Once users enter their logins the phisher asks for more details including the user’s card details and the picture of their ID card. A new PayPal phishing campaign has emerged, which redirects users to a site controlled by hackers showing a fake PayPal login page. Security researchers from PhishMe say hackers are relying on spam emails to drive users towards this PayPal phishing page hosted on a compromised WordPress site from New Zealand. Users are being tricked into giving away their PayPal credentials, payment card details, and most significantly a selfie holding their ID card. As for the phishing technique, a similar tactic of uploading a selfie while holding an ID card was seen in October 2016, when McAfee discovered a variant of the Acecard Android banking trojan. It too asked users to upload their selfies when logging into their mobile banking accounts. com is the correct domain and everything else is likely a fake page. If there is a time countdown not amounting to days but hours or minutes it is likely to be a phishing attempt. Pay Pal was hit by a phishing scam earlier this year when users were tricked into giving their social security numbers. The company after its last phishing scam has said they only address users by their full names.
What is CherryBlossom? Wikileaks says hacking tool used by CIA to spy on WiFi routers for years:
Wikileaks in its latest dump has revealed yet another spying tool used by the CIA, which it claims was created to intercept WiFi routers and was being used for years, Named CherryBlossom, the project was allegedly developed and implemented with the help of the US nonprofit Stanford Research Institute (SRI International) for monitoring online activity and evaluating software exploits of targets that could be used as a weapon later. The CherryBlossom firmware requires no physical access to the targeted device and once in, the administrator can scan for email addresses, chat usernames as well as VoIP numbers that pass through the network. It particularly focused on wireless devices like routers and access points to gain access to user systems. The latest documents are part of an ongoing series of leaks released by WikiLeaks, revealing the work of the CIA’s elite hacking unit, dubbed the Engineering Development Group. Among the dump are scores of files with user manuals and other “secret”-marked maps and charts revealing several hacking tool suites, which allowed the agency to target individual and networks. Once the network is accessed, the administrator can easily monitor, control and manipulate the Internet traffic of connected users. Wi-Fi devices used in homes, public spaces, small- and medium-sized companies as well as enterprise offices were all part of the project. The malicious codes can also be injected into the stream to exploit vulnerabilities in applications or the operating system as a whole.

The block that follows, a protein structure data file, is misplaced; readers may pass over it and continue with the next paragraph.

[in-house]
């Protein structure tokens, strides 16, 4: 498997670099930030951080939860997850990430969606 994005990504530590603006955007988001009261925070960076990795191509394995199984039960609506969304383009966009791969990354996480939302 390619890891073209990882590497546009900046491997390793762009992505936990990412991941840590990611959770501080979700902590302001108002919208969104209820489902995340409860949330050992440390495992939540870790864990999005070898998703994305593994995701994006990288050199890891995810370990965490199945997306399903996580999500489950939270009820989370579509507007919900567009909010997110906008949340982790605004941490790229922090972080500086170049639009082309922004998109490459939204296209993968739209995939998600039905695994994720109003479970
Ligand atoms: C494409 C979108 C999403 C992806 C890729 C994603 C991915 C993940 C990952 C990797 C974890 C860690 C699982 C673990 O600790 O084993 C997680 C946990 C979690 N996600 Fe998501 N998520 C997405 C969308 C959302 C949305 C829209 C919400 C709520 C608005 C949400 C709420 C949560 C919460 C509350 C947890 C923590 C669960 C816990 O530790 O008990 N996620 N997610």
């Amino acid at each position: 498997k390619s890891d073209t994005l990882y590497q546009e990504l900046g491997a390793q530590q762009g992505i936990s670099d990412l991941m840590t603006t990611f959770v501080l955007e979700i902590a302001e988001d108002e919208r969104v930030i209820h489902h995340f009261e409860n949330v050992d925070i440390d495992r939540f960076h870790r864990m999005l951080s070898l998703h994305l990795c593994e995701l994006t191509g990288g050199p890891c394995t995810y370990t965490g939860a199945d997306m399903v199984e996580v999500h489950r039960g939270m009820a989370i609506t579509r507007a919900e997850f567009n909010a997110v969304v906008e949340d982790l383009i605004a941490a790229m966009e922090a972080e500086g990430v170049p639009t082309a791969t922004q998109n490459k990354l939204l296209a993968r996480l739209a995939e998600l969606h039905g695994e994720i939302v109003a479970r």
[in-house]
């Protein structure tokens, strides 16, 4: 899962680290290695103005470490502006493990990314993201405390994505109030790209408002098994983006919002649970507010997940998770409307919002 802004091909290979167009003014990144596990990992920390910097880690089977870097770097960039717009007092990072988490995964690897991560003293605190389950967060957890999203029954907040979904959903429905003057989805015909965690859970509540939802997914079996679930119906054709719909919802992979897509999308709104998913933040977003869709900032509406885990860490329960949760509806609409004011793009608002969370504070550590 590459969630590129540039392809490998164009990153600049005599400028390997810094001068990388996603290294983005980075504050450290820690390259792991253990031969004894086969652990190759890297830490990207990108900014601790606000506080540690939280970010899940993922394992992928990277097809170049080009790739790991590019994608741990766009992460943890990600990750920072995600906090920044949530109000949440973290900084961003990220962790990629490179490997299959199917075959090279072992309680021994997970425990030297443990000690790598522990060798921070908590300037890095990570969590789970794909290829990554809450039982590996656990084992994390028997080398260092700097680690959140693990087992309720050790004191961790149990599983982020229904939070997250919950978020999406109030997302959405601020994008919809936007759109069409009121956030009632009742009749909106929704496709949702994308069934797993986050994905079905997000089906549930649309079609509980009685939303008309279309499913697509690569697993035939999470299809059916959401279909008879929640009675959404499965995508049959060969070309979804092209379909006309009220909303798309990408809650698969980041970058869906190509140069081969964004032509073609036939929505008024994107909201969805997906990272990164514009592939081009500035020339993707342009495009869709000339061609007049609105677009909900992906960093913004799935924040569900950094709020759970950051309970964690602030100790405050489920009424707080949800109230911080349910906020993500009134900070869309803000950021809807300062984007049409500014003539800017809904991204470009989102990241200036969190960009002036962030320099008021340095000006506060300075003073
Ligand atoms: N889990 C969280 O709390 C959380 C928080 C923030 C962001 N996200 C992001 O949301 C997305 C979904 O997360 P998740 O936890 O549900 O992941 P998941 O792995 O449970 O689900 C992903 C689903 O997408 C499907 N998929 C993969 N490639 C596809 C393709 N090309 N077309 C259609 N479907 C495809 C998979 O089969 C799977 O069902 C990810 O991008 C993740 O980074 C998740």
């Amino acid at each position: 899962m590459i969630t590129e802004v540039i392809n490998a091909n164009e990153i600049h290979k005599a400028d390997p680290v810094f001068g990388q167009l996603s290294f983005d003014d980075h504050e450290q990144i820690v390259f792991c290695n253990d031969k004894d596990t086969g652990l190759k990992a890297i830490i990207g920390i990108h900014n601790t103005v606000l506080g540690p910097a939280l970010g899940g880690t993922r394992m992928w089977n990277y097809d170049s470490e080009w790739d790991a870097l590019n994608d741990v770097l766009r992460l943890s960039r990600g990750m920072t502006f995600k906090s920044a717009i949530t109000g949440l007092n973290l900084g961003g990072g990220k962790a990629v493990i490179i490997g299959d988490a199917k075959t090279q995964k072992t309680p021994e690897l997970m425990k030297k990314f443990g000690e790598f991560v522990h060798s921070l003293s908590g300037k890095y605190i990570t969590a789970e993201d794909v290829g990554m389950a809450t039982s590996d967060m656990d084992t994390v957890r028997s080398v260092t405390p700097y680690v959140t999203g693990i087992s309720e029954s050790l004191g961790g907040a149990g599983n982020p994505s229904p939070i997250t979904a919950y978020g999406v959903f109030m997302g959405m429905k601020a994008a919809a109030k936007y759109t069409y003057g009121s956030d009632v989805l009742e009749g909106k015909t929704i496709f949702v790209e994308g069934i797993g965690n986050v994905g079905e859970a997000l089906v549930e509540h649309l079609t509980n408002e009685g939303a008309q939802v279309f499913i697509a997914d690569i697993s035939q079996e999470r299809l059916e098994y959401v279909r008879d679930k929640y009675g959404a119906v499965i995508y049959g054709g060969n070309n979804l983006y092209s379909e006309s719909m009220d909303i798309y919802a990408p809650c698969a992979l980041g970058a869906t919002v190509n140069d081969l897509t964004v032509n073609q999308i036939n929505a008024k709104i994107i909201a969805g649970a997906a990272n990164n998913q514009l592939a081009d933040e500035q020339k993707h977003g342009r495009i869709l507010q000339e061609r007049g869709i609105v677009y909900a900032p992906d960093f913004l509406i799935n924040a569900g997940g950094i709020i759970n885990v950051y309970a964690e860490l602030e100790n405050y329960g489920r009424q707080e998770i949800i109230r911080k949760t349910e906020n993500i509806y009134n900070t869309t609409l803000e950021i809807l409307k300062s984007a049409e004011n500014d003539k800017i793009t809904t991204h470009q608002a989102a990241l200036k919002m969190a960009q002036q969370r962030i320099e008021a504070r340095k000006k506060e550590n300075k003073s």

GCHQ cyber cops believe North Korea was behind WannaCry attacks:
The NCSC, along with the NSA, as well as several cybersecurity firms blame the attacks on a North Korean hacker group called Lazarus. The North Korean hacker group has also been tied to the massive Bangladesh Bank hack, which saw $81m stolen by hackers. Security experts have previously linked the Lazarus group to a series of cyberattacks across the globe. The criminality and cyber attacks also have the added bonus of enabling North Korea to undermine the very international economic and political systems that constrain and punish it,” cybersecurity firm Recorded Future said in an analysis of the hermit kingdom’s activities. “Despite the Lazarus group being linked to North Korea, the role of Pyonyang’s leadership in directing the attacks still remains unclear. “In this context, criminality, terrorism, and destructive cyber attacks all fit within the North Korean asymmetric military strategy which emphasizes surprise attacks and mixed tactics. Britain’s cyber cops reportedly believe that last month’s global ransomware attacks, which hit the NHS as well as numerous organisations across the world, was launched by North Korea. Some experts believe that the hermit kingdom’s much publicised cyber army primarily functions as a money-making unit, even as North Korea’s economy faces numerous international sanctions. More recently, the experts have linked the group to a slew of bank hacks across the globe. The NCSC came to the conclusion that the Lazarus group was behind the WannaCry attacks as part of their own probe into the incident.